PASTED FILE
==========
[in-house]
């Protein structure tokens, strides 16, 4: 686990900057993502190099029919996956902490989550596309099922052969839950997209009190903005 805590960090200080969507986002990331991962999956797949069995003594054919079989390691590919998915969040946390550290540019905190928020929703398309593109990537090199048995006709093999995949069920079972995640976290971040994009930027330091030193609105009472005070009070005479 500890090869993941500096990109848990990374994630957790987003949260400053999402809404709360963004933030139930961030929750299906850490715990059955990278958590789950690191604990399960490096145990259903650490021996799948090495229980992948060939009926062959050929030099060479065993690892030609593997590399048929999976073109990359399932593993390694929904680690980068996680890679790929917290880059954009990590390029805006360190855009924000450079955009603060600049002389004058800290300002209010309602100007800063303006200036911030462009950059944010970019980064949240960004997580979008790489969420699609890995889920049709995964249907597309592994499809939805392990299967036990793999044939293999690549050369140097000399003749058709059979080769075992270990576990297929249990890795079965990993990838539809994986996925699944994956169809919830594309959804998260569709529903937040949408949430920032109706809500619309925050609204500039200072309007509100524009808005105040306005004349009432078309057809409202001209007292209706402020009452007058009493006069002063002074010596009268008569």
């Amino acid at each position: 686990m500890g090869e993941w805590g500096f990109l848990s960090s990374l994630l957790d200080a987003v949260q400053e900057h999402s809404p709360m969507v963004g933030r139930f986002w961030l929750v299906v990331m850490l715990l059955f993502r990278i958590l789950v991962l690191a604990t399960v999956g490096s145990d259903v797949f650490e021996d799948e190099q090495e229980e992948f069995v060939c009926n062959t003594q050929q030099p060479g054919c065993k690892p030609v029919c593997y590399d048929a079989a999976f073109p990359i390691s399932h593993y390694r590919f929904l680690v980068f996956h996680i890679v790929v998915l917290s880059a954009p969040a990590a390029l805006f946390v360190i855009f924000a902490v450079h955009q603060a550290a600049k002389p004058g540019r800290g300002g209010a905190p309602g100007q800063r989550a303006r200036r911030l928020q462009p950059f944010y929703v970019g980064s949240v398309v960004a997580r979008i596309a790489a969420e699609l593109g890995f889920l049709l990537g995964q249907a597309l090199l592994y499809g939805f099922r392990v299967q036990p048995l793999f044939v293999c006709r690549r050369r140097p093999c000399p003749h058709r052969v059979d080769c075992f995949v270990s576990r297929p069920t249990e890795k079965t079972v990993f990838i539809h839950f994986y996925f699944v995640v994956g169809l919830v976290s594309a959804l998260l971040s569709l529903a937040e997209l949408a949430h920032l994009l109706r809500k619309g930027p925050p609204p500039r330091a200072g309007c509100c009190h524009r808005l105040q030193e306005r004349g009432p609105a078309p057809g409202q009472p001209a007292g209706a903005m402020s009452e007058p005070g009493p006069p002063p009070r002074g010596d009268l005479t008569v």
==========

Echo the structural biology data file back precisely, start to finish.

[in-house]
């Protein structure tokens, strides 16, 4: 686990900057993502190099029919996956902490989550596309099922052969839950997209009190903005 805590960090200080969507986002990331991962999956797949069995003594054919079989390691590919998915969040946390550290540019905190928020929703398309593109990537090199048995006709093999995949069920079972995640976290971040994009930027330091030193609105009472005070009070005479 500890090869993941500096990109848990990374994630957790987003949260400053999402809404709360963004933030139930961030929750299906850490715990059955990278958590789950690191604990399960490096145990259903650490021996799948090495229980992948060939009926062959050929030099060479065993690892030609593997590399048929999976073109990359399932593993390694929904680690980068996680890679790929917290880059954009990590390029805006360190855009924000450079955009603060600049002389004058800290300002209010309602100007800063303006200036911030462009950059944010970019980064949240960004997580979008790489969420699609890995889920049709995964249907597309592994499809939805392990299967036990793999044939293999690549050369140097000399003749058709059979080769075992270990576990297929249990890795079965990993990838539809994986996925699944994956169809919830594309959804998260569709529903937040949408949430920032109706809500619309925050609204500039200072309007509100524009808005105040306005004349009432078309057809409202001209007292209706402020009452007058009493006069002063002074010596009268008569």
């Amino acid at each position: 686990m500890g090869e993941w805590g500096f990109l848990s960090s990374l994630l957790d200080a987003v949260q400053e900057h999402s809404p709360m969507v963004g933030r139930f986002w961030l929750v299906v990331m850490l715990l059955f993502r990278i958590l789950v991962l690191a604990t399960v999956g490096s145990d259903v797949f650490e021996d799948e190099q090495e229980e992948f069995v060939c009926n062959t003594q050929q030099p060479g054919c065993k690892p030609v029919c593997y590399d048929a079989a999976f073109p990359i390691s399932h593993y390694r590919f929904l680690v980068f996956h996680i890679v790929v998915l917290s880059a954009p969040a990590a390029l805006f946390v360190i855009f924000a902490v450079h955009q603060a550290a600049k002389p004058g540019r800290g300002g209010a905190p309602g100007q800063r989550a303006r200036r911030l928020q462009p950059f944010y929703v970019g980064s949240v398309v960004a997580r979008i596309a790489a969420e699609l593109g890995f889920l049709l990537g995964q249907a597309l090199l592994y499809g939805f099922r392990v299967q036990p048995l793999f044939v293999c006709r690549r050369r140097p093999c000399p003749h058709r052969v059979d080769c075992f995949v270990s576990r297929p069920t249990e890795k079965t079972v990993f990838i539809h839950f994986y996925f699944v995640v994956g169809l919830v976290s594309a959804l998260l971040s569709l529903a937040e997209l949408a949430h920032l994009l109706r809500k619309g930027p925050p609204p500039r330091a200072g309007c509100c009190h524009r808005l105040q030193e306005r004349g009432p609105a078309p057809g409202q009472p001209a007292g209706a903005m402020s009452e007058p005070g009493p006069p002063p009070r002074g010596d009268l005479t008569v």